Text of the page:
He walked the corridors with his head hung, stopped shaving and his scruff grew into a gray beard. He stopped saying hello, stopped sharing in Cephas groups, and seemed to stop hoping. One time while waiting to be called out of the bullpen for a Cephas meeting, other prisoners in the waiting area began to whine about a sewage-like odor that permeated the room. “Ay, yo, who da’ fuck smelling like shit?” one said. Lenny sat shamefaced as other dopey prisoners joined in on the rant and held their shirts over their noses like mean kids on the playground. One prisoner looked at Lenny and said, “Motherfuckas’ need to wash they ass!”
Prison is crude that way. We prisoners just react—to a smell, an observation, a thought—and then blurt out whatever comes to mind. We’re abrasive, socially awkward, devoid of empathy—and we don’t know any better. I only empathize with Lenny because I have Crohn’s disease and, worst case scenario, I may wind up with a colostomy bag or even developing colon cancer myself. So I’d pick his brain about cancer symptoms and pretend to be interested in him, though concerned only about my own ass.
John started to realize that his access gave him an edge on journalists outside the system. “It’s a wide open lane for the prison journalist,” he told me. “There’s plenty of story around me, and within me.” As he wrote in “Dying in Attica,” “I simply see the suffering that most of you don’t.”
Unlike most prisoners, and many freelance writers, John makes a decent living. He isn’t shy about asking his editors for the same rate as writers who aren’t incarcerated. He has a way of convincing even the unlikeliest of people to help him. In 2016, he sent a personal essay called “The Murderer’s Mother” to The Hedgehog Review, a University of Virginia affiliated literary magazine, but his editor, Leann Davis Alspaugh, was repulsed by his crime. “I’m a conservative, straight down the line, and I think that people are responsible for what they do,” she told me. “It’s a very disturbing thing, to find yourself reading deeply into the mind of somebody who has basically gone up to a guy on the street and shot him in the head. And then gone and thrown them in the Hudson.”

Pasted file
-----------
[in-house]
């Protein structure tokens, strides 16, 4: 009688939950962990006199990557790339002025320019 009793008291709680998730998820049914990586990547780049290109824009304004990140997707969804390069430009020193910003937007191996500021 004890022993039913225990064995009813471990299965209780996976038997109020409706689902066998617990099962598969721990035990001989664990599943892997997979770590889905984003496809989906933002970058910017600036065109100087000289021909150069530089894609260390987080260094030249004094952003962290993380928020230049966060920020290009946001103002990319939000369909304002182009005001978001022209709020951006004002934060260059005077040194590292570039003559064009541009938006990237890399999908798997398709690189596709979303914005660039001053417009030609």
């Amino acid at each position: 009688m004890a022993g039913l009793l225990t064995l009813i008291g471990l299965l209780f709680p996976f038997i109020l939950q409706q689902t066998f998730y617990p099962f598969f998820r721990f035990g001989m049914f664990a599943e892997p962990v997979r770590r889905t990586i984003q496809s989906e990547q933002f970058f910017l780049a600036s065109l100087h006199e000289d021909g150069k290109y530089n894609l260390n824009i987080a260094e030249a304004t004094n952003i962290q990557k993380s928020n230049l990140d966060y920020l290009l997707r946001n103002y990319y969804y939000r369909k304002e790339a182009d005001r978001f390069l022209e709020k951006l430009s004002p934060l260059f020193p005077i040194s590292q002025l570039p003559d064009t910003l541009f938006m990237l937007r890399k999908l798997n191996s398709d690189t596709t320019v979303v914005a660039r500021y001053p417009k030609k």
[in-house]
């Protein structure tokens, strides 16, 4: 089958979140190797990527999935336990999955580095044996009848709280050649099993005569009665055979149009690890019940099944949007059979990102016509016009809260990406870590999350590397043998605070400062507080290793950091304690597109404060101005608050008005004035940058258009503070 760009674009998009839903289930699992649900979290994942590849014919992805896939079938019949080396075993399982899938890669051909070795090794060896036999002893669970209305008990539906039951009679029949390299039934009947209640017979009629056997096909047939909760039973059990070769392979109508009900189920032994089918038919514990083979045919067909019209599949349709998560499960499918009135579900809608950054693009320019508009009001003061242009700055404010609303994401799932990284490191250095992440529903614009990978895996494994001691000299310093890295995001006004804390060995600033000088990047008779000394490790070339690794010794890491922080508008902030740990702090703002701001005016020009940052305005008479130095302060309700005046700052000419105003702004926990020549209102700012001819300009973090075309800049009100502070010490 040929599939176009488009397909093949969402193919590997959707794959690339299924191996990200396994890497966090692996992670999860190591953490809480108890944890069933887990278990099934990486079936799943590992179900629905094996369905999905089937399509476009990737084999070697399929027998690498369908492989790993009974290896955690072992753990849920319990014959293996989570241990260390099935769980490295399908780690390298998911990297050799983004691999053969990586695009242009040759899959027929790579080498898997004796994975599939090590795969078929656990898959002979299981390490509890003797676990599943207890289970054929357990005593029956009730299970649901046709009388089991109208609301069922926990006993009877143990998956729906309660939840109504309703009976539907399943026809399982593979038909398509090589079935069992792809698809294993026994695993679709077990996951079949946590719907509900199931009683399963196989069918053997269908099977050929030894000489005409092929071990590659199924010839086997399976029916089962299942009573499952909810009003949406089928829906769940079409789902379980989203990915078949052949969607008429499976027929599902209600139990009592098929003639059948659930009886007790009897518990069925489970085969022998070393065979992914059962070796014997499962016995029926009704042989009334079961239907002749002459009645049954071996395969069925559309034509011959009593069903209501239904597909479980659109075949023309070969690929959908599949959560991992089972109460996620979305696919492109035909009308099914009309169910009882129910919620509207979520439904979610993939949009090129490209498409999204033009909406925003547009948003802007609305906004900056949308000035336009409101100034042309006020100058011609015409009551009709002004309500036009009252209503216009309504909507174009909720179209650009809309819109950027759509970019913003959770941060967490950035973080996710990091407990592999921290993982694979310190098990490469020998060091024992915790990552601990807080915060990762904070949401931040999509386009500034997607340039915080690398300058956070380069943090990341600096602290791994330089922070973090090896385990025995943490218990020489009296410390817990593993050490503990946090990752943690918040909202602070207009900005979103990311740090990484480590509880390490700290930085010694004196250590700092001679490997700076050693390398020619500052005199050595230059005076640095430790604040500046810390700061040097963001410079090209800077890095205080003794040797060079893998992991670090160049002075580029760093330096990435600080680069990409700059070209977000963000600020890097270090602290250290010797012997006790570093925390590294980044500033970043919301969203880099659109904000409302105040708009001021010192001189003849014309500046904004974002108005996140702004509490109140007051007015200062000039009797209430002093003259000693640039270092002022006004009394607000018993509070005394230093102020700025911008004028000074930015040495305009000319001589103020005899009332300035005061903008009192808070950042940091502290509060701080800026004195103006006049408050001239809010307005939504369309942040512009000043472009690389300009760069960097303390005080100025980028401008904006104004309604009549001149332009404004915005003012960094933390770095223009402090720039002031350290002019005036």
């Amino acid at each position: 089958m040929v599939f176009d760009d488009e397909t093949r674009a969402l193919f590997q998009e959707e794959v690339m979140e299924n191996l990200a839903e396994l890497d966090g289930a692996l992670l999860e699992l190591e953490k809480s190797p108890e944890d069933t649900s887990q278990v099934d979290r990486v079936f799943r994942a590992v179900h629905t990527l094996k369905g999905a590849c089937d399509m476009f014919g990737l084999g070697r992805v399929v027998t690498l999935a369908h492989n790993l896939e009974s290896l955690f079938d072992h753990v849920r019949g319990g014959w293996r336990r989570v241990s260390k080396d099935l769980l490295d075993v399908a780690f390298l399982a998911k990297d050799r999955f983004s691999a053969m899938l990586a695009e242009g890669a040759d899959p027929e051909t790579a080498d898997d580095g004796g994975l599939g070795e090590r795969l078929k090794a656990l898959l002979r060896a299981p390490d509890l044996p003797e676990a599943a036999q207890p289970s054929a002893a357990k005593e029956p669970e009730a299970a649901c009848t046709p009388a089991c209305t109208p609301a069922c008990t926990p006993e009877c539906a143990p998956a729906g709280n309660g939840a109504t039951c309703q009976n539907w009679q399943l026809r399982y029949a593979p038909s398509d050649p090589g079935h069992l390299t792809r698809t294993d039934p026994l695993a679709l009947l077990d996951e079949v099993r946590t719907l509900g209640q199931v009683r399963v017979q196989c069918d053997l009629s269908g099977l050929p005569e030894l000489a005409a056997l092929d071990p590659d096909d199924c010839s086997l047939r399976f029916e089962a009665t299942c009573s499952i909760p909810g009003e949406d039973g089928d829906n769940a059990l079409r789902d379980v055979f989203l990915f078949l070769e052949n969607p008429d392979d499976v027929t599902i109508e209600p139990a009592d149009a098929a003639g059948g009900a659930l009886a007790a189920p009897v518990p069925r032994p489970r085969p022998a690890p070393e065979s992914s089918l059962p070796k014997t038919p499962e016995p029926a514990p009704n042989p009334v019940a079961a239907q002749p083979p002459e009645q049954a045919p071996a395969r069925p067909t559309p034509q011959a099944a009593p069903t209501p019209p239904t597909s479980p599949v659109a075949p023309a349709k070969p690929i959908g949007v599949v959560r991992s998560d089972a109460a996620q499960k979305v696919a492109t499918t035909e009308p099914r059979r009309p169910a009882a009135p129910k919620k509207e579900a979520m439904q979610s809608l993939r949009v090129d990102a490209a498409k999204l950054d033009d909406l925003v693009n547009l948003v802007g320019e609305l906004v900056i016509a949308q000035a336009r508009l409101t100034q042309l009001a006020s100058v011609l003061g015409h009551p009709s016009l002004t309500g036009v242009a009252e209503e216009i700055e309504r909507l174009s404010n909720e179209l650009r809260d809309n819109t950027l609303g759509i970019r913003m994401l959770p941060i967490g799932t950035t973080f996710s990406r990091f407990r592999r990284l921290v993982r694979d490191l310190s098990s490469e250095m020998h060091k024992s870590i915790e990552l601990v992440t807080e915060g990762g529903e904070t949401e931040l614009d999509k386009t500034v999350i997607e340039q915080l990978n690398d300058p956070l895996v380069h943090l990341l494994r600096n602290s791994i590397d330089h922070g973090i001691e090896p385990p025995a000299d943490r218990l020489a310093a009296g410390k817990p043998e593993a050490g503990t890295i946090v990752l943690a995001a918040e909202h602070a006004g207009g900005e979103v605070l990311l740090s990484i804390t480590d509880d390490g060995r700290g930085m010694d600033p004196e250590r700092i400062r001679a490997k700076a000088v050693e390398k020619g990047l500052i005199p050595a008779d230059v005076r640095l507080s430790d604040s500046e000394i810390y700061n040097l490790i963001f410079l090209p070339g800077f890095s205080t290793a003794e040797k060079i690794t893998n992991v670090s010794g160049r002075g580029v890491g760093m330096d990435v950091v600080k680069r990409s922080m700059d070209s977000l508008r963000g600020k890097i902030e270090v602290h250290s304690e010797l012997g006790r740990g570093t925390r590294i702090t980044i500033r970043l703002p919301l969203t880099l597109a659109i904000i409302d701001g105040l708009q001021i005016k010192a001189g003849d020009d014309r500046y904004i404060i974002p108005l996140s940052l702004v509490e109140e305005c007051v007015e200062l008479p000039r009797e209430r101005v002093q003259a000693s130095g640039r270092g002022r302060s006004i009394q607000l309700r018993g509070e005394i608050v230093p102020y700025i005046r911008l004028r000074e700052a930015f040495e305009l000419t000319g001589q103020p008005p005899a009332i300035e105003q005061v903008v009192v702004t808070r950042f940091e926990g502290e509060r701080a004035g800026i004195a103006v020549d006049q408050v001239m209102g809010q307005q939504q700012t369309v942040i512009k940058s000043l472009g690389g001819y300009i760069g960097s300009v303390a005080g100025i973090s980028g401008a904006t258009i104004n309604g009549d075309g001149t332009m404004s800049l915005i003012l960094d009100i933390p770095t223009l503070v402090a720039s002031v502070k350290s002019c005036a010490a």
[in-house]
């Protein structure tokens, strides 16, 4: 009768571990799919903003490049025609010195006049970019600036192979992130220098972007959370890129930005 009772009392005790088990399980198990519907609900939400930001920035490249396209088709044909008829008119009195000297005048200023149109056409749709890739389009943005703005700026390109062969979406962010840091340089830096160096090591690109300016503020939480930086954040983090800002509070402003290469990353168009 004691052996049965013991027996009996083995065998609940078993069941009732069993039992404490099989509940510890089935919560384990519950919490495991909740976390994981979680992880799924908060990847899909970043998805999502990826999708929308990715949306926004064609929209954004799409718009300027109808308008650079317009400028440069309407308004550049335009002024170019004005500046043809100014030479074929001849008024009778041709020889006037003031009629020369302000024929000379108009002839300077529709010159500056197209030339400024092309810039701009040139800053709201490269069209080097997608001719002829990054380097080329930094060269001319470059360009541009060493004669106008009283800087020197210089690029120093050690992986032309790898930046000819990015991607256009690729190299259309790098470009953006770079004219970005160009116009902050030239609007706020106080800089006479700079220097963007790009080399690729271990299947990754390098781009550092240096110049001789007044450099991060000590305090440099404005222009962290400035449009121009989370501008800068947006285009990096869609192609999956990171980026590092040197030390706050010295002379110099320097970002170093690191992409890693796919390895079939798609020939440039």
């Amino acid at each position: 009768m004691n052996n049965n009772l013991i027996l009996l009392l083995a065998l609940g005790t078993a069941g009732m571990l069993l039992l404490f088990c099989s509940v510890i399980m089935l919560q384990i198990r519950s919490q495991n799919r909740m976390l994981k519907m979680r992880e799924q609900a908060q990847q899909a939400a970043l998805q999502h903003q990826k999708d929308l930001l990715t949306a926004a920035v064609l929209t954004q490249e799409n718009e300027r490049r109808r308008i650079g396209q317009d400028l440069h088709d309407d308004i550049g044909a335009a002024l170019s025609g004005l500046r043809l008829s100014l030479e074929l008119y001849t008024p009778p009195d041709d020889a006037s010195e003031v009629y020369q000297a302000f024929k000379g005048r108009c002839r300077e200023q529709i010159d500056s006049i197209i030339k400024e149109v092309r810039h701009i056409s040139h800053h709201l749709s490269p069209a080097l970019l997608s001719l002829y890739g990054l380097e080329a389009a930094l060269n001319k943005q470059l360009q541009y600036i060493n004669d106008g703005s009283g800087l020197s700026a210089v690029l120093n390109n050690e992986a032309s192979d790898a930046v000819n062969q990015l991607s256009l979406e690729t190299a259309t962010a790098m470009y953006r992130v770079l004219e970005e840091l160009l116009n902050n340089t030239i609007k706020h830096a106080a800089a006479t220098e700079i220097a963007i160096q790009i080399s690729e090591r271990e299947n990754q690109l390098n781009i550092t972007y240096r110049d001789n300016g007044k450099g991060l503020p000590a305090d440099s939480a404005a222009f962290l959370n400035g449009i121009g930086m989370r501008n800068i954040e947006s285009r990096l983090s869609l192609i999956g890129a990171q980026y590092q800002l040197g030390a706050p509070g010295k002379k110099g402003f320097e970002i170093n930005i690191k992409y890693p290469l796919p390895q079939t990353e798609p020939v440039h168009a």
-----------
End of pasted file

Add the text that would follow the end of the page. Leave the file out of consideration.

Five years ago, Alspaugh told me, she believed that men like John deserved the electric chair. “I never thought I would feel sympathy for someone like that,” she said. But in his story, John wrote sensitively about the pain he had caused his mother, who suffers from Parkinson’s disease. “Mom and I comfort each other from the discomfort of our respective prisons,” he wrote. “She had and still has a bold strength from which I draw my own.”
Alspaugh’s encounter with John challenged her assumptions about prisoners. “I’m tremendously impressed with how resourceful he is,” she told me. She believes the opportunity to write has helped him become a better person. “Maybe it’s part of his rehabilitation.” It has also reminded her of small freedoms that most of us take for granted, like the ability to drive to the store or go out for lunch. After the story came out, John called Alspaugh and asked if she would type up one of his stories, log into a Gmail account under his name, and email it to editors.
“It’s a wide open lane for the prison journalist. There’s plenty of story around me, and within me.”
Aslpaugh now logs into John’s email every few days, on his behalf. He’s a networker. “He knows tons of people that I don’t even know,” Alspaugh said. When I visited him at Sing Sing, he convinced two correctional officers to give us an extra hour together. He suggested that we write a book together. “I think it could be a killer book,” he said, perhaps missing the irony in his choice of words. A couple weeks later, he called and asked me to type up his editorial. At his request, I sent it to an editor at The Guardian, which published it in February.
At times, Alspaugh wonders whether John gained his writing voice, and his hustle, long before he became a writer. “I am very envious of the voice he’s achieved with his work,” she said. His stories are gritty and empathetic; his sentences are short and matter-of-fact, even when they discuss drug dealing and murder.
Lately, though, John has explored subjects that once made him uncomfortable, like mental illness and the experiences of gay inmates. “That’s when I know it’s a good story, when it pushes me out of the comfort zone,” John told me. “I have to feel something in the story, when I’m writing.”
Not all prisoners respect his status as a reporter. But at times, his dual identity helps him cross the racial and political fault lines of prison life. Inmates in the rec yard watch him while he conducts interviews. “You’ve got to kind of wonder what the crowd is thinking,” John said. “A lot of the guys respect him, so they’re willing to give him a bit of time,” said Dowling, the fellow prisoner. “I think he sees that there’s an ability to perceive the things around him, capture it on paper, and make sure that everyone who’s not in this situation knows about it.”
In 2003, before John called himself a writer, before he was convicted of murder, he scribbled in the green composition book that he used as a diary. One entry, written in the cursive script he once practiced in boarding school, is neater than any of the others. “I say I’ll write a book one day,” John wrote.
I kind of want to see the outcome of me, see if I win at trial. I kind of want a happy ending. Everybody loves happy endings. My happy ending of course would be getting out of this system and taking some writing classes.
Maybe there are no happy endings in a story like John’s. He won’t be eligible for parole until 2029. But he got those writing classes, and he calls me every week, to talk about his book.